News

Coverage

Borrower-Defense Rule Saved by Trump Veto but Still Faces Fight in Court | Inside Higher Ed

U.S. Education Secretary Betsy DeVos’s controversial borrower-defense rule cleared one hurdle with President Trump’s veto Friday evening of a congressional resolution that would have undone it. But the rule, which would make it harder for borrowers to have their student debt forgiven if they were defrauded by their colleges, still faces a legal challenge before it is due to go into effect July 1.

Read More

For-Profit Colleges Stole Our Past 10 Years. But Trump Has the Chance to Make it Right. | USA Today

When we met in 2007, we were on our way to achieving the American dream, and we were doing it together. We were students at the now-closed Art Institute of Fort Lauderdale in Florida. Thirteen years and some 25 student loans later, our dreams of marriage, a family and home ownership have been deferred by our overwhelming student loan debt.

Read More

DeVos Backs Down, Agrees To Process Student Loan Forgiveness Applications | Forbes

In a victory for student loan borrowers, Education Secretary Betsy DeVos has agreed to process long-stalled applications for student loan forgiveness. Student loan borrowers had submitted nearly 170,000 applications for student loan forgiveness pursuant to the Borrower Defense to Repayment program.

Read More

Education Department to Resolve Borrower-Defense Case | Inside Higher Ed

The Education Department agreed to process 170,000 claims by student loan borrowers who want their debts canceled because they were misled by their colleges under a settlement jointly proposed by the department and a consumer group.

Read More

The Trump Administration Has Agreed to Make Final Decisions Within 18 Months on Nearly 170,000 Loan Forgiveness Applications | Politico

Under the agreement, the Education Department would be required to make a final decision on each of the claims within 18 months from the time the judge signs off on the deal. Borrowers still waiting for a decision after that time will have 30 percent of their loans discharged for each month the department misses the deadline.

Read More

DeVos Reaches Settlement Over Stalled Student Debt Relief Claims | Washington Post

The Trump administration has agreed to process nearly 170,000 debt cancellation claims within 18 months from borrowers who say they were defrauded by their colleges. The proposed settlement agreement, filed in U.S. District Court in California on Friday, stems from a class-action lawsuit brought against Education Secretary Betsy DeVos and her agency in June by a group of borrowers awaiting decisions on their applications, some for as long as five years.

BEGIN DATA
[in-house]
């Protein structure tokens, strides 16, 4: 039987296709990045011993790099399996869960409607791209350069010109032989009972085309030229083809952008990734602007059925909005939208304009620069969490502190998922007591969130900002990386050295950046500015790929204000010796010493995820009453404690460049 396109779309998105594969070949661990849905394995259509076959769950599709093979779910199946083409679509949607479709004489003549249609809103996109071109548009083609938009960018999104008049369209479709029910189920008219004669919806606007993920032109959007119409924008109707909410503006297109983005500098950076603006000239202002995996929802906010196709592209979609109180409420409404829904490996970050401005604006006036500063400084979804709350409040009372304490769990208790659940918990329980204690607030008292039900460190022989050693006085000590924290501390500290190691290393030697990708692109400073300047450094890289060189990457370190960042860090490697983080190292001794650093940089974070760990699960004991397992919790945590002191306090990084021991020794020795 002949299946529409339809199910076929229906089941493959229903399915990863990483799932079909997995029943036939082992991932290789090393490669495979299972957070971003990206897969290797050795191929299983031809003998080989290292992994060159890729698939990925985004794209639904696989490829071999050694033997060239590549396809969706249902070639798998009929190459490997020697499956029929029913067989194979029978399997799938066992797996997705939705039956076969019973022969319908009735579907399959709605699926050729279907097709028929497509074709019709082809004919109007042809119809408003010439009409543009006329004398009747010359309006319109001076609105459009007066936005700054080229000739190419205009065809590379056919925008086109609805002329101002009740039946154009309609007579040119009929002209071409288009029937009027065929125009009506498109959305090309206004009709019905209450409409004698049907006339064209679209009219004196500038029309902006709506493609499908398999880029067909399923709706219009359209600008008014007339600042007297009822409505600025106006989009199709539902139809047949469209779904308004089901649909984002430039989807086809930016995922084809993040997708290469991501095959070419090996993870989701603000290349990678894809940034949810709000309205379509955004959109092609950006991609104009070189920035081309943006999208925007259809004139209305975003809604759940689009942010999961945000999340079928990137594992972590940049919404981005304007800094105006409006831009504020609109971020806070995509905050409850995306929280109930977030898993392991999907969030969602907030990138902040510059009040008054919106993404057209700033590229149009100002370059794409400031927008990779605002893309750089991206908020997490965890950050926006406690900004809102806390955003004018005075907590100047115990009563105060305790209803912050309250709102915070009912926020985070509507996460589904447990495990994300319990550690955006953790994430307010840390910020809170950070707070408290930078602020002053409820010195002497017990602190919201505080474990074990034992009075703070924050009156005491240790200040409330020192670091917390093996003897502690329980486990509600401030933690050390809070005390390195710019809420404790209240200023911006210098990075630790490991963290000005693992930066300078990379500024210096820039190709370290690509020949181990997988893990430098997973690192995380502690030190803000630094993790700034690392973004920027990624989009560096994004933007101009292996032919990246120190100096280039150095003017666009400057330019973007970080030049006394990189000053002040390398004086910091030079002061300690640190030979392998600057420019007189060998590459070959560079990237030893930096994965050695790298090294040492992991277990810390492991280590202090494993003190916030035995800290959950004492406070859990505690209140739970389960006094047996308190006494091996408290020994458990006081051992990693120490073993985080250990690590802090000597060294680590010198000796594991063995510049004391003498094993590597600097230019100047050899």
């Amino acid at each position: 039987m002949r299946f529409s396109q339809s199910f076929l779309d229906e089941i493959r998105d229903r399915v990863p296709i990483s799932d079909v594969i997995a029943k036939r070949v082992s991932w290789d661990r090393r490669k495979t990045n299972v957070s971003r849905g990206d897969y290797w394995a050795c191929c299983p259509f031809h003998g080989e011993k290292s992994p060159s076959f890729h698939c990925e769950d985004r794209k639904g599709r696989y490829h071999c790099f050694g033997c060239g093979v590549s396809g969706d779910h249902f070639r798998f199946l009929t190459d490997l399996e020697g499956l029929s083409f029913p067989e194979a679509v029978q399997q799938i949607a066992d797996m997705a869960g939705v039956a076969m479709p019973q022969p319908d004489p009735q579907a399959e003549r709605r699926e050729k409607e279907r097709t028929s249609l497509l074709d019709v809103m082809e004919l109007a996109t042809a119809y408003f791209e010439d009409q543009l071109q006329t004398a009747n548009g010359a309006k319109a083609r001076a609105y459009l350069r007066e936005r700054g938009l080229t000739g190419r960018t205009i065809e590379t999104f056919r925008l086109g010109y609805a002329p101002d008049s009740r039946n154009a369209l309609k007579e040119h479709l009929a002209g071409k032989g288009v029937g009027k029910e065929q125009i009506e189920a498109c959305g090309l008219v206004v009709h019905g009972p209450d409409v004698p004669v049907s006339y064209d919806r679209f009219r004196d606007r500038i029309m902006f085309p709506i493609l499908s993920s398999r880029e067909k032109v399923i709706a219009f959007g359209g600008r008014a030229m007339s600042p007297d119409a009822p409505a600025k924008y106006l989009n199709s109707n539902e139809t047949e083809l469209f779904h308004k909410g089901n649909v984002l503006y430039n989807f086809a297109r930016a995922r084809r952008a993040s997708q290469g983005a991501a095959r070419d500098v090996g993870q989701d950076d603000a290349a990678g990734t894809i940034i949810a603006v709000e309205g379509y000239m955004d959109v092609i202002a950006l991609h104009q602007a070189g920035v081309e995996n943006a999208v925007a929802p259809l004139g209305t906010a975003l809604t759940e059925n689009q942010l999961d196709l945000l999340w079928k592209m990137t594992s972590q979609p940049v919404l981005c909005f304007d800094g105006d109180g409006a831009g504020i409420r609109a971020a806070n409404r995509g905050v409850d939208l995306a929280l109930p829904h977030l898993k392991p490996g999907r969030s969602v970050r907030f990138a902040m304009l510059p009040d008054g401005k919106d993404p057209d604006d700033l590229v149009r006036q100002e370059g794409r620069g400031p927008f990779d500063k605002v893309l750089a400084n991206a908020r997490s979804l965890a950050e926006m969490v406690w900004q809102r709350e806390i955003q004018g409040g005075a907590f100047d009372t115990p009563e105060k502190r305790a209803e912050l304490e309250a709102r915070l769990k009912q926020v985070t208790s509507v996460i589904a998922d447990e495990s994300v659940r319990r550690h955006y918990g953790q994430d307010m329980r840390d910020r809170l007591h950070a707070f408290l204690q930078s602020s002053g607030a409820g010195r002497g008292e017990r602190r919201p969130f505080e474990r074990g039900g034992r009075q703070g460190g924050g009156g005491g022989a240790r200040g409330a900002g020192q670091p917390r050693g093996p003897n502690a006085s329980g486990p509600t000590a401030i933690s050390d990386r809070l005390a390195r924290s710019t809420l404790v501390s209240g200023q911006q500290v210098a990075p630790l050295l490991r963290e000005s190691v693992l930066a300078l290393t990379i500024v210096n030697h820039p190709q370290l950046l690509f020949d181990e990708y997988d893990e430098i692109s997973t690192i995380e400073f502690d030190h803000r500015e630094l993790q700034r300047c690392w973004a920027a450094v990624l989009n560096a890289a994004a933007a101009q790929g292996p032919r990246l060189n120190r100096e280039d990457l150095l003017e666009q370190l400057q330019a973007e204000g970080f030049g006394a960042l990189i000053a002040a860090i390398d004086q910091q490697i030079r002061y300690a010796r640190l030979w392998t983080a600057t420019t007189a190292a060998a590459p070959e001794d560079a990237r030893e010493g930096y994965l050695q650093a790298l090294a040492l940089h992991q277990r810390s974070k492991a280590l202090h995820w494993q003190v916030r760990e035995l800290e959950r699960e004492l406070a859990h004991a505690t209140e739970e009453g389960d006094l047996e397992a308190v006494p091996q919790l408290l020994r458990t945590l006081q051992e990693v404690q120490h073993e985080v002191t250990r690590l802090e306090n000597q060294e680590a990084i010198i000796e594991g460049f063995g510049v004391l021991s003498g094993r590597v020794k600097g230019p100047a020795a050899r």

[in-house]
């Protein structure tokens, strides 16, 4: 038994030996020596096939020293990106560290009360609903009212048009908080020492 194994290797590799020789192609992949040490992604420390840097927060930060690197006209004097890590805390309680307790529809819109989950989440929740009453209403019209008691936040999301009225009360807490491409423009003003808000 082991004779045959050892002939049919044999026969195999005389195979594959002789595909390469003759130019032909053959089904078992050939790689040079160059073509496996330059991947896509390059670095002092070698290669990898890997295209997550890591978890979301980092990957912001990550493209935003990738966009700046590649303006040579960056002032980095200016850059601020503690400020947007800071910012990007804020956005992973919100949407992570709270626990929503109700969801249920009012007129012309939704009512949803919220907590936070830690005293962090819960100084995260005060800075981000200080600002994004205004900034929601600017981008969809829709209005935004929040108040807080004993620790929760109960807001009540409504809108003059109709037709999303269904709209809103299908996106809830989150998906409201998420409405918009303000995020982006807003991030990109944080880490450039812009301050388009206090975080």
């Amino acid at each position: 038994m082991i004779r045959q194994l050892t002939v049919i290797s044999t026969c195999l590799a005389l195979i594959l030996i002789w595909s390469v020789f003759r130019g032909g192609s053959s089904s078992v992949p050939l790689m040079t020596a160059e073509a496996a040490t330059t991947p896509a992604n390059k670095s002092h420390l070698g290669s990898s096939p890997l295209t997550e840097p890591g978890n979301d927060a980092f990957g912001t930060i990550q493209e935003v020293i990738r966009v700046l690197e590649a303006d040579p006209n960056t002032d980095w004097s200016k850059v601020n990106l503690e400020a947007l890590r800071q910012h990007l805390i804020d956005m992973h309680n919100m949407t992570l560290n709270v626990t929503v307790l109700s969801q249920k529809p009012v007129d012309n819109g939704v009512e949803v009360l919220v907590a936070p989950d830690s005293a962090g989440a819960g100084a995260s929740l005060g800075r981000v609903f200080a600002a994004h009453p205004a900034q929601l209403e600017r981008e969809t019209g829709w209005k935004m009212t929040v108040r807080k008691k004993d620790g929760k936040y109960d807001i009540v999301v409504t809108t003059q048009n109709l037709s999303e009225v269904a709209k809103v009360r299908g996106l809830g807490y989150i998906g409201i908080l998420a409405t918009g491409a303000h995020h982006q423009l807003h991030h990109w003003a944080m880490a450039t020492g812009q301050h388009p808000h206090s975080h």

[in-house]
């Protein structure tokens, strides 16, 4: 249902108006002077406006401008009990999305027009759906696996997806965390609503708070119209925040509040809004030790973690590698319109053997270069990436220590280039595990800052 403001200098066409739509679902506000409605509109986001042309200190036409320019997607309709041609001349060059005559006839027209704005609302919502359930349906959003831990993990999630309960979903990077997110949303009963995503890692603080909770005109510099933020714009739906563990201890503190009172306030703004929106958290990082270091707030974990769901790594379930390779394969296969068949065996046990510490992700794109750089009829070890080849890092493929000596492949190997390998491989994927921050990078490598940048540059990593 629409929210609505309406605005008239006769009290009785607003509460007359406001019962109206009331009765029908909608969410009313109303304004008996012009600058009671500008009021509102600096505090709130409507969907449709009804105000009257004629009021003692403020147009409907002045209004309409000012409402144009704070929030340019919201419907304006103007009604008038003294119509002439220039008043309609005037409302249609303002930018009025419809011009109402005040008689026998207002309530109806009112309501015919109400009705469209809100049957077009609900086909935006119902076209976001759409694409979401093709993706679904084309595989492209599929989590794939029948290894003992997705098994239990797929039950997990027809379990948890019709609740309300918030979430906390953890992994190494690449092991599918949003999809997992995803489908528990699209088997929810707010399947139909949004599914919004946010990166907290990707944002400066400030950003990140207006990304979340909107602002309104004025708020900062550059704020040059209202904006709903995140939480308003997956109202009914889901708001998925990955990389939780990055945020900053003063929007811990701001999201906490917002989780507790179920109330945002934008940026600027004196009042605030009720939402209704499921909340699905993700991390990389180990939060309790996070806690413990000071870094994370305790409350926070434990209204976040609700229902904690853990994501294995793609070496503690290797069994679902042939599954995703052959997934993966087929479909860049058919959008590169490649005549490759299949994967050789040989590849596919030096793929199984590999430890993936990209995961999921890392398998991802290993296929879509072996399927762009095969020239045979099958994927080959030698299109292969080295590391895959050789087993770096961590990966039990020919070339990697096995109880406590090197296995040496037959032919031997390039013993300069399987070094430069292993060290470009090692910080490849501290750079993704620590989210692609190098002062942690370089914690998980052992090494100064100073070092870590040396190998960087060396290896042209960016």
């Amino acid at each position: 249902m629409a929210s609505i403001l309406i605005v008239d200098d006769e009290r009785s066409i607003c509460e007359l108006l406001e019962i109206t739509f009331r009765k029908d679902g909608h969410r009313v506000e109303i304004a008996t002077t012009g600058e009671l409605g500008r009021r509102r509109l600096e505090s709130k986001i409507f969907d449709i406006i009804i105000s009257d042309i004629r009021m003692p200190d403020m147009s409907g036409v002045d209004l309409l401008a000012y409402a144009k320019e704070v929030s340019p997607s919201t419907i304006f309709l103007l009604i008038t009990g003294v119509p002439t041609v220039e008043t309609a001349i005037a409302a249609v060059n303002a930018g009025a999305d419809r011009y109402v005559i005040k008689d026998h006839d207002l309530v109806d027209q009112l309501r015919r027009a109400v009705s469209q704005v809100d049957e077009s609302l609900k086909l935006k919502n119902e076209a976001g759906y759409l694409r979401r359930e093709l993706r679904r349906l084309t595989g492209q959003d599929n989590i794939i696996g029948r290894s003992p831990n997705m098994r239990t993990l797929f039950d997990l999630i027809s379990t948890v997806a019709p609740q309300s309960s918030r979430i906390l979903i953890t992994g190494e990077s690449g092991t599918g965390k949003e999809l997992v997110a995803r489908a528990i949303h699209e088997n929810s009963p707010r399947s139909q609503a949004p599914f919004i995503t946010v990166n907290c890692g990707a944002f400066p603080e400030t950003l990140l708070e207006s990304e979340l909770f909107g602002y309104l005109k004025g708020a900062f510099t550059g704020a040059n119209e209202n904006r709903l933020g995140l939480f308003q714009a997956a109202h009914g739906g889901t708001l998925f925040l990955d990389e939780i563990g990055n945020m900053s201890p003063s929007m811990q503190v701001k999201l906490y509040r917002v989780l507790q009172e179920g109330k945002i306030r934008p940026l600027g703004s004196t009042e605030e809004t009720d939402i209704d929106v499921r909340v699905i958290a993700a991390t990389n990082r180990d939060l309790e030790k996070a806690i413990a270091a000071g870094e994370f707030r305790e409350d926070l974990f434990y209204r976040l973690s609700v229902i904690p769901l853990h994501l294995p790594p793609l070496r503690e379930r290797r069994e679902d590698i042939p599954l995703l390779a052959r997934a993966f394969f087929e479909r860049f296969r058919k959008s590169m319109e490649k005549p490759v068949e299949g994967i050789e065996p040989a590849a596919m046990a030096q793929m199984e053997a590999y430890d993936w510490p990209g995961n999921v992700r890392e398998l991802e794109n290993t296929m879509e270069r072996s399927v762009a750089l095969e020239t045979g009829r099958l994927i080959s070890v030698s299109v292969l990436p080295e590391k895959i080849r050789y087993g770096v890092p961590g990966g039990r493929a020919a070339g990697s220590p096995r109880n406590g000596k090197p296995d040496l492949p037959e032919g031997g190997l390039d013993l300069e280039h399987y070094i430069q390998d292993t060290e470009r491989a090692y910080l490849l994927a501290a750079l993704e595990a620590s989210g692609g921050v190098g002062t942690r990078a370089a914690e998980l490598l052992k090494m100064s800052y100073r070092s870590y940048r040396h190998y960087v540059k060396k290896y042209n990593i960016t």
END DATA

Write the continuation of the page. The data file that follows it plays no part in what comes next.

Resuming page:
Read More

DeVos Settles Suit Over Debt Relief for Defrauded Students | Courthouse News Service

Students who claim they were defrauded by for-profit colleges will get decisions on their requests for debt relief within 18 months under the terms of a proposed settlement reached with the U.S. Department of Education Friday.

Read More

DeVos Reaches Settlement in Lawsuit Over Loan Relief Program | Associated Press

The U.S. Education Department is promising to process student loan forgiveness claims for nearly 170,000 borrowers within 18 months as part of a proposed settlement announced Friday in a federal lawsuit.

Read More

Lawsuit Challenges Trump Administration Toughening of Student Loan Cancellation Rules | NY Daily News

Kacey Martinez was stunned when her Manhattan college abruptly shut its doors in 2017, leaving her with no degree and thousands of dollars in debt. “I didn’t know that things like that happened,” fumed the 24-year-old Bronx resident of the sudden demise of TCI College of Technology in Chelsea.

Read More

Senate Might Rebuke DeVos on Borrower Defense | Inside Higher Ed

For all of President Trump’s controversial policies, it has been rare for the Republican Senate to formally condemn the administration. But lobbyists on both sides of the debate over U.S. Education Secretary Betsy DeVos’s borrower-defense rule say it’s increasingly possible that the Republican Senate could join the Democratic House in rebuking the administration over the rule critics say makes it harder for defrauded students to have their education loans forgiven.

Read More